COLUMBIA — Legislation that would allow charities in the state to hold raffles would expire in five years, and players in casino night raffles couldn’t win cash under proposals that have won state Senate approval.
The changes came as senators moved to tighten the legislation after questions were raised about the impact of the bills and whether they could spur professional gambling.
Debate will resume next week.
Sen. David Thomas, a Fountain Inn Republican, took to the floor to voice his worries that the legislation could cause Las Vegas-style casinos to pop up around the state under the guise of helping charities. Thomas also argued the legislation could threaten the state’s “social fabric,” much as he said video poker did in the 1990s.
But others, including Sen. Brad Hutto, said Thomas’ fears were unfounded. They said the casino nights provision of the raffles law is designed only to allow players to win raffle tickets, not cash prizes, though cash could be used as a raffle prize.
“Nobody goes and plays blackjack and wins a chip that is convertible to anything other than a drawing,” Hutto said. “That’s why nobody is going to come night after night because you have no chance to win anything.”
Thomas said that in Japan players can win tickets that they can then exchange for cash with an outside organization or vendor.
“This isn’t Japan, Dorothy,” Hutto quipped. “This is only intended to allow raffles. The odds for winning are horrible so the people who want to bet aren’t going to come to casino nights. They’re coming to give money to the charity that’s holding the event.”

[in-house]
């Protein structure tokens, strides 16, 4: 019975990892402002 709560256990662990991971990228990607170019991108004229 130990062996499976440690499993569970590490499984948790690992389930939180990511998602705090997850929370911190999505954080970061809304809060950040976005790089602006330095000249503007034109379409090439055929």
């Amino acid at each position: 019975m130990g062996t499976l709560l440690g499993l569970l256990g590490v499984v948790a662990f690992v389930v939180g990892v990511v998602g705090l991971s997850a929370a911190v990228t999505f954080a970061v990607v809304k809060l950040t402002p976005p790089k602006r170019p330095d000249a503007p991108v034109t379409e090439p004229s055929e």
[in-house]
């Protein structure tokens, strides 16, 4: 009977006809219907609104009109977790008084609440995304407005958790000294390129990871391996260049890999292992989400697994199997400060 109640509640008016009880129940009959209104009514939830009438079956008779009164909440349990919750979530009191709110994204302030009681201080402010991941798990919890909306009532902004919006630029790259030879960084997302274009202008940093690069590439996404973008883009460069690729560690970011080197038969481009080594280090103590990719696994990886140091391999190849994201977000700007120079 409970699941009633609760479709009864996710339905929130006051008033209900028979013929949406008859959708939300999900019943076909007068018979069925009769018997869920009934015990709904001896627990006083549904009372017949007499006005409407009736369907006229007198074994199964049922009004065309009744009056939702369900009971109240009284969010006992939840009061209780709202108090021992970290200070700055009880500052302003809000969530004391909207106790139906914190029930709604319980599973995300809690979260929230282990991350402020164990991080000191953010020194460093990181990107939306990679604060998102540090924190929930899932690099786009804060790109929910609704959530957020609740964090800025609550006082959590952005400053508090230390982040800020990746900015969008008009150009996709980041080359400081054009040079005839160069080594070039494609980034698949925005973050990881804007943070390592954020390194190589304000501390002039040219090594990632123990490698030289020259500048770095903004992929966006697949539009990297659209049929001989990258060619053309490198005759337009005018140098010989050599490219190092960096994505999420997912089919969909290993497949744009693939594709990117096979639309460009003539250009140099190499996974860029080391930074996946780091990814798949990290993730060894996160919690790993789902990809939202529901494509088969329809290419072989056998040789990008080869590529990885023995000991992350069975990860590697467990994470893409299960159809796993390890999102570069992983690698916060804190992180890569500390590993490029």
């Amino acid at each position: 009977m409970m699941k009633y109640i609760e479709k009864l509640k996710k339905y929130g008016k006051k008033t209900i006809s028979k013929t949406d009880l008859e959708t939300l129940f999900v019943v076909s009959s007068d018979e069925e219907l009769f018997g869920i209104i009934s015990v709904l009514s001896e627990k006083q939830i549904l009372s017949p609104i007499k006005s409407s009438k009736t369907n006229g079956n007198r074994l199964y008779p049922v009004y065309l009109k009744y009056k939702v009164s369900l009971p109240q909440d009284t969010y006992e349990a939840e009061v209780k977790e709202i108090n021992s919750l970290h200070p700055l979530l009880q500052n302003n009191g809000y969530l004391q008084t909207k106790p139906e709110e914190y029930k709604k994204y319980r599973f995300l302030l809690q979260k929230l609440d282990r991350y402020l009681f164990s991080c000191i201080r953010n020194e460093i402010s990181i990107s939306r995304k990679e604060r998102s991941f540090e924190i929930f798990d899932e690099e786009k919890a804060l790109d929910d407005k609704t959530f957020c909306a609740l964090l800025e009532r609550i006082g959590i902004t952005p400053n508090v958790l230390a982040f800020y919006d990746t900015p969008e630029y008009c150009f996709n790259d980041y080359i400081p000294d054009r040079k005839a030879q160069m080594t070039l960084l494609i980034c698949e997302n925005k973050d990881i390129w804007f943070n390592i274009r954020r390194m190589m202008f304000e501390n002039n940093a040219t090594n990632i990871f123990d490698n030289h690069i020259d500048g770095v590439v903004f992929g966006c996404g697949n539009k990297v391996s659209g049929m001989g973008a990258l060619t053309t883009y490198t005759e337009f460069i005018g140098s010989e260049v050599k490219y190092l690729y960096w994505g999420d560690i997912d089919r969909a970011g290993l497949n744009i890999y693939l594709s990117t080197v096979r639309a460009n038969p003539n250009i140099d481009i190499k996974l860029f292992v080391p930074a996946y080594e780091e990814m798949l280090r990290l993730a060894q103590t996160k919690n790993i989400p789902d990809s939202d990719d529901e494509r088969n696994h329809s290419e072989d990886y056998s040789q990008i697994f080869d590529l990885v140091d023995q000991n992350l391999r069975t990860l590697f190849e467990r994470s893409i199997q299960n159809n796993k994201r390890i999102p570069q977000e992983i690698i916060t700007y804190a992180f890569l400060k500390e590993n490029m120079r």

Thomas, however, said the legislation contains loopholes that could be exploited by professional gambling interests that could turn Myrtle Beach from a family fun spot to a gambling mecca.
Some argued that the problem is partly in the term “casino nights,” while others want to simply slice the activity, which Sen. Larry Martin, a Pickens Republican, said is practiced in Pickens County, from the bill.
An amendment by Sen. Wes Hayes, a Rock Hill Republican, to remove casino nights from the legislation was carried over, as was a proposal to place prize caps on the raffles and limits on the ticket prices of $100.
The Senate approved by a vote of 32-2 a sunset amendment by Martin so that any law passed would expire in five years unless reauthorized by the Legislature.
“That would be the safety valve of the bill,” said Martin, who said the time would allow the law to be tested and to see if any lawsuits were heard by the courts.
Another amendment by Sen. Shane Massey, an Edgefield Republican, makes it clear that players in casino nights cannot win cash prizes and their only winnings from the games such as blackjack and a roulette wheel would be raffle tickets.
More than 100 proposed amendments have been filed on the legislation, which includes allowing the state’s voters to decide if they want to legalize charitable raffles so the state’s Constitution can be amended.